In most cases, you will start exploring Linux by choosing distribution. It is very important to choose the right a distribution, that will cover all your needs. All Linux distributions use Linux kernel and to some extent the same software, so all of them support the same hardware and have the same capabilities.

But they have other differences. For example, community size, ease of setup and configuration, number of teaching materials on the Internet, update frequency, etc.

I have used a lot of distributions. I started my journey in the Linux world with Ubuntu, then tried Gentoo, OpenSUSE, Fedora, Arch Linux, Linux Mint, Manjaro, and others. In this article, I will recommend two distributions for beginners, work and experiments.


If you are a beginner in Linux, and just have started to explore the open-source software world, you need a distribution, that will be easy to install and configure, have a huge number of manuals on the Internet, and a big community.

It can be Ubuntu. It is one of the most popular distributions, which is updated often enough, so the software in the repositories doesn't get completely out of date, but also has long-term support so you don't have to install a new version every few months.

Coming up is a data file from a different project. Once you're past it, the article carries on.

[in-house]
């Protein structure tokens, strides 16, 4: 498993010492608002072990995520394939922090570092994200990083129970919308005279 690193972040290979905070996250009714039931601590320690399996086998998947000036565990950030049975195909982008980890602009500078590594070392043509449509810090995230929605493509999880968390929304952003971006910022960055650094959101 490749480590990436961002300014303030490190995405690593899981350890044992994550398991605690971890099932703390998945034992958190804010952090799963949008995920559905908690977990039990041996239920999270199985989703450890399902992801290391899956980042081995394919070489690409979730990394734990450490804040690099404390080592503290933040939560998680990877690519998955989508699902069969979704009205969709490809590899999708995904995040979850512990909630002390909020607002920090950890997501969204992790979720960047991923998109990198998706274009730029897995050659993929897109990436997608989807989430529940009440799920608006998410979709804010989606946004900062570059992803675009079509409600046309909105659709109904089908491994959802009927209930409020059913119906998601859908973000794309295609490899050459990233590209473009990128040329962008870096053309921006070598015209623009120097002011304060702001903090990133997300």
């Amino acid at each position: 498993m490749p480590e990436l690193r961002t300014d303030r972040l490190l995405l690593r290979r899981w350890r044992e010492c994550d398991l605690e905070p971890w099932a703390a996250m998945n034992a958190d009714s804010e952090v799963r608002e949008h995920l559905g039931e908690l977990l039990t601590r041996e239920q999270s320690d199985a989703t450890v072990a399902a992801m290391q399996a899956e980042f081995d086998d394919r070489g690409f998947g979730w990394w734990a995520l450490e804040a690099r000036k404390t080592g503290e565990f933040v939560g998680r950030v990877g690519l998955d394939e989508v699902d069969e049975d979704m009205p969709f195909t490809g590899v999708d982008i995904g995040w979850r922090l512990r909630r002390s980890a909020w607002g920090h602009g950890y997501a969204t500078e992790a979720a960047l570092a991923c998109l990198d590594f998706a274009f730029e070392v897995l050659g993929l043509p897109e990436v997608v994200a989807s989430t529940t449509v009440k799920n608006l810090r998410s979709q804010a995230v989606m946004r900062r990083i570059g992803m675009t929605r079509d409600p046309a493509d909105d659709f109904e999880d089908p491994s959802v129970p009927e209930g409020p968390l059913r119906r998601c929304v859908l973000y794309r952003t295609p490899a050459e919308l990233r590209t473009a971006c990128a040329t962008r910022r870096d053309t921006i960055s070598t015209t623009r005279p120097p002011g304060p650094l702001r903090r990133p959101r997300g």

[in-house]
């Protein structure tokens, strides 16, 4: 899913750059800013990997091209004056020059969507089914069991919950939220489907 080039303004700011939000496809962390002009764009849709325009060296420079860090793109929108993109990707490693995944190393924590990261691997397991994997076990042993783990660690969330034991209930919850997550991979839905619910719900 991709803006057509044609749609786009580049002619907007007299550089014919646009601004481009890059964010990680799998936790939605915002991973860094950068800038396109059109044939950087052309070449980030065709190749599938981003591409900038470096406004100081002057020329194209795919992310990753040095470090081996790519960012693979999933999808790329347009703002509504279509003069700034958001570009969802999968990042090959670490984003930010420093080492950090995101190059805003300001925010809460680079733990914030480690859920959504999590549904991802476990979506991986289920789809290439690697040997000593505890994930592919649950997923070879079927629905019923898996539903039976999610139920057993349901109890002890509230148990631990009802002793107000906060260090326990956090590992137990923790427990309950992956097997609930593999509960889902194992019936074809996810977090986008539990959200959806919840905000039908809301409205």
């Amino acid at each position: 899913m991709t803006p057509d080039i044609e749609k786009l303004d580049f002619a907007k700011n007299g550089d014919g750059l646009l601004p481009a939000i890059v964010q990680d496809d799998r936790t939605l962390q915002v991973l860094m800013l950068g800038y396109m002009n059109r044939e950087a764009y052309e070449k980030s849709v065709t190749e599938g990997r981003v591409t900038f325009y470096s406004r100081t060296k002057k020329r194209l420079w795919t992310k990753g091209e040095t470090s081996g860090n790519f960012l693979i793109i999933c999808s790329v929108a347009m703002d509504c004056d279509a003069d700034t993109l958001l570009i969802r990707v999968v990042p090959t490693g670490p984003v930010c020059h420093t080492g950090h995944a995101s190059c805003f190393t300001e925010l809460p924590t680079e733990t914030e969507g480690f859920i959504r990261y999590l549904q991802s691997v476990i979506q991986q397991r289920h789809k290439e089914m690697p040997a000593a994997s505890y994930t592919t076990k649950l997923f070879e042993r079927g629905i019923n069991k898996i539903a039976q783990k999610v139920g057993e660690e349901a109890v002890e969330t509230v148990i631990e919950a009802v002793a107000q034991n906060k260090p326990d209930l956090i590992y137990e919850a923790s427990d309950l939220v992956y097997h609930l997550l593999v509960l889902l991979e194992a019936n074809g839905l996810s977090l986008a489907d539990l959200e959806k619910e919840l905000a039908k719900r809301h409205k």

As I said before, I started using Linux from Ubuntu, and after I have tried everything I want, I come back to Ubuntu. This distribution is suitable not only for beginners but also for everyday work. In most cases, we work not with the operating system but with applications. The operating system has to make it possible. Ubuntu does this very well.

Let's have a look at distribution advantages:

  • Popularity. As I said before. Most Linux users use Ubuntu or distributions that are based on Ubuntu.
  • Community and Support. Ubuntu has a large community of users. It increases your chances to solve any trouble with the system. There is a big possibility that someone had already solved it and posted the solution on the Internet.
  • Development. Ubuntu is developed by Canonical. The owner of this company is Mark Shuttleworth. He is a famous billionaire. It means that the distribution will be alive for a long time and will get new features.
  • Ease of installation. The Ubuntu installation process is no more difficult than the installation of Windows. You can just press the Next button. Event mount points configuration can be done automatically. While Arch Linux and Gentoo require manual installation by using a command line.
  • Hardware support. Ubuntu has included drivers and proprietary firmware for different hardware.
  • Preinstalled applications. most applications that you use every day are installed by default. For example browser, torrent clients, messenger, office software, etc.
  • Software availability. most software developers for Linux build two package types: Ubuntu (.deb) and Fedora (.rpm). Some are only for Ubuntu. Also, you can meet packages for Arch Linux or other distros, but very rare. The appearance of Snap and Flatpak package managers makes things better, but the developers are mostly oriented on Ubuntu as the most popular distribution. For example, Valve officially supports only Ubuntu and SteamOS for their Steam client.